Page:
Structures within the time frame of empirical perspectives have a tendency to unknowingly look in the wrong direction. Michael Cimino’s The Deer Hunter (1978) overcomes this problem by focusing on an intensely felt portrayal of the characterisation within a closed community that allows us to see the universality of a doom-inflected generation that blindly followed the path shown by the state. Time allows the peaceful reign to negate the demand for instantaneous discourse and the setting up of ideological walls that soon become entrenched. Over 30 years since it was first released, The Deer Hunter has become what it always was: a deep-rooted immersion into American blue-collar life.
The debates that have surrounded The Deer Hunter since the seventies points towards F. Scott Fitzgerald’s old adage: “The test of a first-rate intelligence is the ability to hold two opposed ideas in the mind at the same time, and still retain the ability to function.” Cimino’s drama does far more than simply function; it’s an awkward, uneasy paean to a dying class that will soon be destroyed by the oncoming march of globalisation. The film begins in Clairton, a small industrial town in Pennsylvania mostly populated by Russian Americans who work in one of the many steel mills that hum with noise in the backdrop. Friends Michael (Robert De Niro), Nick (Christopher Walken) and Steven (John Savage) are about to leave for Vietnam, but before they do so Steven is wed while Nick proposes (to a young Meryl Streep).
Cimino dampens the ardour for a climax of excited military aggression by ruminating for the first hour in Clairton, focusing on the trio, their friends and families. This sharp gaze is magnified via ceremonies and rituals which act as echo chambers and doubling devices, allowing Cimino to slowly observe the trifecta that will be visited by tragedy in all its forms. These events are never telegraphed to the audience but merely pondered on, offering multiple readings that change viewer perception. Synonymous with the film are the controversial Russian roulette scenes that Michael, Nick and Steve are forced to take part in. Roger Ebert has this to say at the time: “Anything you can believe about the game, about its deliberately random violence, about how it touches the sanity of men forced to play it, will apply to the war as a whole. It is a brilliant symbol because, in the context of this story, it makes any ideological statement about the war superfluous.”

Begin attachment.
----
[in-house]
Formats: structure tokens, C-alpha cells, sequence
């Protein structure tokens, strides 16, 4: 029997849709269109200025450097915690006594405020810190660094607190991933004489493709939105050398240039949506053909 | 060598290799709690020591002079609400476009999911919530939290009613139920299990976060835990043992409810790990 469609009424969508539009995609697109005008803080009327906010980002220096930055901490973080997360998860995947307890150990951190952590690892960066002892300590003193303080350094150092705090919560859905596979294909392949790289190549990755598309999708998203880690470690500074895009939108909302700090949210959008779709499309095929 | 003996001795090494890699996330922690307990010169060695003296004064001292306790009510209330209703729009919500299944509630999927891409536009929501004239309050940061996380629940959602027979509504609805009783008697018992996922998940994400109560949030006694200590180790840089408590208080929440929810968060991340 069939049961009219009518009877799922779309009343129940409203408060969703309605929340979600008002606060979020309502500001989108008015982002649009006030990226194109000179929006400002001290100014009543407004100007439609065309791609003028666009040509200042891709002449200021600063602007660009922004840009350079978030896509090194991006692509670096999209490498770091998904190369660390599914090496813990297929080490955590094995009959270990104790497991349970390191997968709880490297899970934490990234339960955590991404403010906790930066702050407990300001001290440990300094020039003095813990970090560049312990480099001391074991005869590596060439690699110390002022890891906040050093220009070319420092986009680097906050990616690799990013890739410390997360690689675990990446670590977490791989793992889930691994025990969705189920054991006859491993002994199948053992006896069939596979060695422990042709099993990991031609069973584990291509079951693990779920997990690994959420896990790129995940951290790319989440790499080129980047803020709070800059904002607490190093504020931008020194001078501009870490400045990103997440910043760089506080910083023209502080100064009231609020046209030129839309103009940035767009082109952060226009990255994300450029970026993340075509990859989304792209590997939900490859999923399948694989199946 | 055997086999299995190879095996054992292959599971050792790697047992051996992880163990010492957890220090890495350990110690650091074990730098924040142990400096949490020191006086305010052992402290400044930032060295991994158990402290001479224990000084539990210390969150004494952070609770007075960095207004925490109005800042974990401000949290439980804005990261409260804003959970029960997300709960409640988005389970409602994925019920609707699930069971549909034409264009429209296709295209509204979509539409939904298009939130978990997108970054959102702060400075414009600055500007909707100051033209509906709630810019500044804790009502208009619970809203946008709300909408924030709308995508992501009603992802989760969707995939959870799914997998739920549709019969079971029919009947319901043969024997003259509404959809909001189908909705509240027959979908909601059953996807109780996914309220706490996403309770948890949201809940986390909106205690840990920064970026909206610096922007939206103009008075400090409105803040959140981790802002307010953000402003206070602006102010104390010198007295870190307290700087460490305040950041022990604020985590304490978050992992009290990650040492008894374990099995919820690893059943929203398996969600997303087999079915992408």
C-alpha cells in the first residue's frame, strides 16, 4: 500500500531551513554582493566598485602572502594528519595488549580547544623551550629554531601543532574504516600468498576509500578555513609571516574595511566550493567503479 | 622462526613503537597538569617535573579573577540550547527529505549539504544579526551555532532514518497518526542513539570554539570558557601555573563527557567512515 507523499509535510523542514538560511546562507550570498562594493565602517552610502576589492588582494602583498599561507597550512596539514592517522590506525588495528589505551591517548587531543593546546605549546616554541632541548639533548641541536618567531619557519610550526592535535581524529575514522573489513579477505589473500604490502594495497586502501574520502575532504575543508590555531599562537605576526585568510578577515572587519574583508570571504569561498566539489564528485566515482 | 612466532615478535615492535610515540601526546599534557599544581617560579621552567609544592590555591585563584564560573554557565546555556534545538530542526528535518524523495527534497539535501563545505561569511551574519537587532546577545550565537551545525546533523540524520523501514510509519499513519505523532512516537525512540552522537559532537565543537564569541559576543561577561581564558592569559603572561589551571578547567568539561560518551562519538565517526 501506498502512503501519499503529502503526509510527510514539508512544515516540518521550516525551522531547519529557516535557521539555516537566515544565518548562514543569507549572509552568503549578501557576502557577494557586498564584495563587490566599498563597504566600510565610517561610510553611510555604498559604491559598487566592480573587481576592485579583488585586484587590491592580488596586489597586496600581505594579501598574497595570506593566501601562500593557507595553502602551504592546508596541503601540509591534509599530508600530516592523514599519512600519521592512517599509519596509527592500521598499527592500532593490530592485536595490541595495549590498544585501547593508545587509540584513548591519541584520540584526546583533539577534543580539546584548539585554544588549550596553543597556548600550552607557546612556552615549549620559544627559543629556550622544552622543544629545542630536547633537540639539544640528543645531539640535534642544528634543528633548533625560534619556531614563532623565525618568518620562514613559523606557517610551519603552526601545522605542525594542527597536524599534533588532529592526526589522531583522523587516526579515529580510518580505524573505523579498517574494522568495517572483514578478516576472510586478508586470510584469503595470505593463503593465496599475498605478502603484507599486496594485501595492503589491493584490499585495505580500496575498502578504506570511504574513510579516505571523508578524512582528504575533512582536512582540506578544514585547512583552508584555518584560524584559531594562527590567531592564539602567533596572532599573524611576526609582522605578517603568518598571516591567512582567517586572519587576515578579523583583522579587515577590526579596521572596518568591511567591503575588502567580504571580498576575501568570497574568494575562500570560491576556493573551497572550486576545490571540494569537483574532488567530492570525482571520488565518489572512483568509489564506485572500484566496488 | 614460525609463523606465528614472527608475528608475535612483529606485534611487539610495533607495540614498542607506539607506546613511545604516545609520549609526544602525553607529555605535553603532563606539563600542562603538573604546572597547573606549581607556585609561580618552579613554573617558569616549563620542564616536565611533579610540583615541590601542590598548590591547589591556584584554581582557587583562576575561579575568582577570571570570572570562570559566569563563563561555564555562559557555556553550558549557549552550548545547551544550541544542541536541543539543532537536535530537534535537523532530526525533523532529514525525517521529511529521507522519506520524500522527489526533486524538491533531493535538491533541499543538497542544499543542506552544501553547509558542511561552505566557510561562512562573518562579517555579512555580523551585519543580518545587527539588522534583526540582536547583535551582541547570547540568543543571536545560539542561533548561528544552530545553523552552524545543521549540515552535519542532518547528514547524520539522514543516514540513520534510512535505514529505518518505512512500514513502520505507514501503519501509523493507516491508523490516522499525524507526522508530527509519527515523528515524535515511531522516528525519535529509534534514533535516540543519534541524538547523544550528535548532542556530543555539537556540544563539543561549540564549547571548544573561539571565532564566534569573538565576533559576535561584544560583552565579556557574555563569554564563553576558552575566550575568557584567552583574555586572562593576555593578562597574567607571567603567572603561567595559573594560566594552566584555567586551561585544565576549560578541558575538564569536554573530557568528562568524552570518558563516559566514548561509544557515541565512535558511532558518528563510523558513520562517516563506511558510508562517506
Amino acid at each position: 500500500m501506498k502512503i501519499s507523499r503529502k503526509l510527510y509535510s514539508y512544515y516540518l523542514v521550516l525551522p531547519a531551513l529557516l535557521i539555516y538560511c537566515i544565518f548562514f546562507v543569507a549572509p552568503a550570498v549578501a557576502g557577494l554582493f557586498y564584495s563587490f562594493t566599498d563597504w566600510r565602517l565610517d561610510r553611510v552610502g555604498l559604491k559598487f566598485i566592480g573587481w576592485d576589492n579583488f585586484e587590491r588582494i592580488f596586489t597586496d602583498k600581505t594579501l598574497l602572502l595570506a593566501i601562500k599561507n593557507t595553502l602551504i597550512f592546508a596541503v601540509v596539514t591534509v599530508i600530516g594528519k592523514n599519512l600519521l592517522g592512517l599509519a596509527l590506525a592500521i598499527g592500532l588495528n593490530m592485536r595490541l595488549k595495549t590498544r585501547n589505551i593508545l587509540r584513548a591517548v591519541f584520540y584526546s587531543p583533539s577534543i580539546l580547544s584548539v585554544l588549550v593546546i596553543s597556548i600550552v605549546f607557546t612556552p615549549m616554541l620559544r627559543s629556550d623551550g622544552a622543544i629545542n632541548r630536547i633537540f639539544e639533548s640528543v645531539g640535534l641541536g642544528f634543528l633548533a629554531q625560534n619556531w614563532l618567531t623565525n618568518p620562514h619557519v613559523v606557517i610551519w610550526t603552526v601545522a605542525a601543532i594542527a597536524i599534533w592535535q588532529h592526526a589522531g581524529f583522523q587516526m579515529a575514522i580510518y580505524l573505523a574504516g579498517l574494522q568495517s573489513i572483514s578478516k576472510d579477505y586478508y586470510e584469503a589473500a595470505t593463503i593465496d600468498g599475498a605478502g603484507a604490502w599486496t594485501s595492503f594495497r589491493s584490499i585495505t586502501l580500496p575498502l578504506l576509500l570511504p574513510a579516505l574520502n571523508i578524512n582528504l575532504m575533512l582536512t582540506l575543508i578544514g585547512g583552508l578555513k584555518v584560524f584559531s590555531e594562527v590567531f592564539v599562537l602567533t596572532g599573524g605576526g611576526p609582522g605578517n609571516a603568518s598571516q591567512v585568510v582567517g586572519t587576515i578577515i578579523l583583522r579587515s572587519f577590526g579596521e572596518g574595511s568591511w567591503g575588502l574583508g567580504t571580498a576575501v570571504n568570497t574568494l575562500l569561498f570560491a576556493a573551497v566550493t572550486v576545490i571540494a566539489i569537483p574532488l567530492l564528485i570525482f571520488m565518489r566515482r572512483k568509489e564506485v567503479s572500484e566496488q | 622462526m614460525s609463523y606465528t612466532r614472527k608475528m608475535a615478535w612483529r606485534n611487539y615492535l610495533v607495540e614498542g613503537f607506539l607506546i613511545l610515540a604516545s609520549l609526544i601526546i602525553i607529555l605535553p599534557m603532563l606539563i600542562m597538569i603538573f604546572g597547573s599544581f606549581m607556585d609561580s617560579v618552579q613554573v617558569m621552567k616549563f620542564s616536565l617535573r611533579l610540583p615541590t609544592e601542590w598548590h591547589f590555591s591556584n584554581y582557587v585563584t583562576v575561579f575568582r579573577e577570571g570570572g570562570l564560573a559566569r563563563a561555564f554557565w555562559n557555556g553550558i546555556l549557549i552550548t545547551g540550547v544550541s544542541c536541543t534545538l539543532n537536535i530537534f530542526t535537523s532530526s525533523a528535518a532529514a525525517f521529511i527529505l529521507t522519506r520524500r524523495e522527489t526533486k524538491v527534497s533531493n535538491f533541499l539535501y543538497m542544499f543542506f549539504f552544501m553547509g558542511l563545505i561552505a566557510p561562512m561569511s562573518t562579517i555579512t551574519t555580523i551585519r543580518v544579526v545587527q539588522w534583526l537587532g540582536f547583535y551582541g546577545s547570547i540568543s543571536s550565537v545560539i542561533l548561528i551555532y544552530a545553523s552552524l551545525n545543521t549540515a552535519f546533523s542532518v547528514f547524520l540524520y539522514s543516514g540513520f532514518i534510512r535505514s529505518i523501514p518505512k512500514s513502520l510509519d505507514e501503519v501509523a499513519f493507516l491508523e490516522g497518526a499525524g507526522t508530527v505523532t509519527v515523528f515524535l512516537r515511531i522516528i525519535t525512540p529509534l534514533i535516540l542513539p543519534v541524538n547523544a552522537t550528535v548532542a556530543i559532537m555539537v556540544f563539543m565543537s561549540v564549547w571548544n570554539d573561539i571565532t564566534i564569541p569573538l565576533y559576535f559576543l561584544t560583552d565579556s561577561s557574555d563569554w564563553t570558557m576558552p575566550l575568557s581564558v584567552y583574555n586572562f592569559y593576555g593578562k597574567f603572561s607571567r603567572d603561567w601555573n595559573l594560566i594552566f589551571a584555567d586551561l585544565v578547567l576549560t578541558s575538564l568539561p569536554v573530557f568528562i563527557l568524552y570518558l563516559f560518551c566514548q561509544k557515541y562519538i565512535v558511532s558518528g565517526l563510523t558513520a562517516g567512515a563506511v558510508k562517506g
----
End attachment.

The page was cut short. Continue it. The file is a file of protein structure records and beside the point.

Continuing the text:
Cimino’s The Deer Hunter is often labelled as a divisive film, having received numerous dressing downs from social commentators as well as established critics, but to attack it as part of an historical analysis is unfair. Its aim is not the Vietnam War but the experience that binds and destroys, in the the same way that Tolstoy’s War and Peace is not about the Napoleonic Wars. It’s a welcome pleasure to have The Deer Hunter back in cinemas again – courtesy of Park Circus – not least for once again confirming that the film’s ambiguity can be as forceful and powerful as the occasional scorn poured upon it. More relevant than its mordant copyists (such as Scott Cooper’s recent Out of the Furnace), here Cimino offers up an honest, earnest reflection on tumultuous times and epochal characters.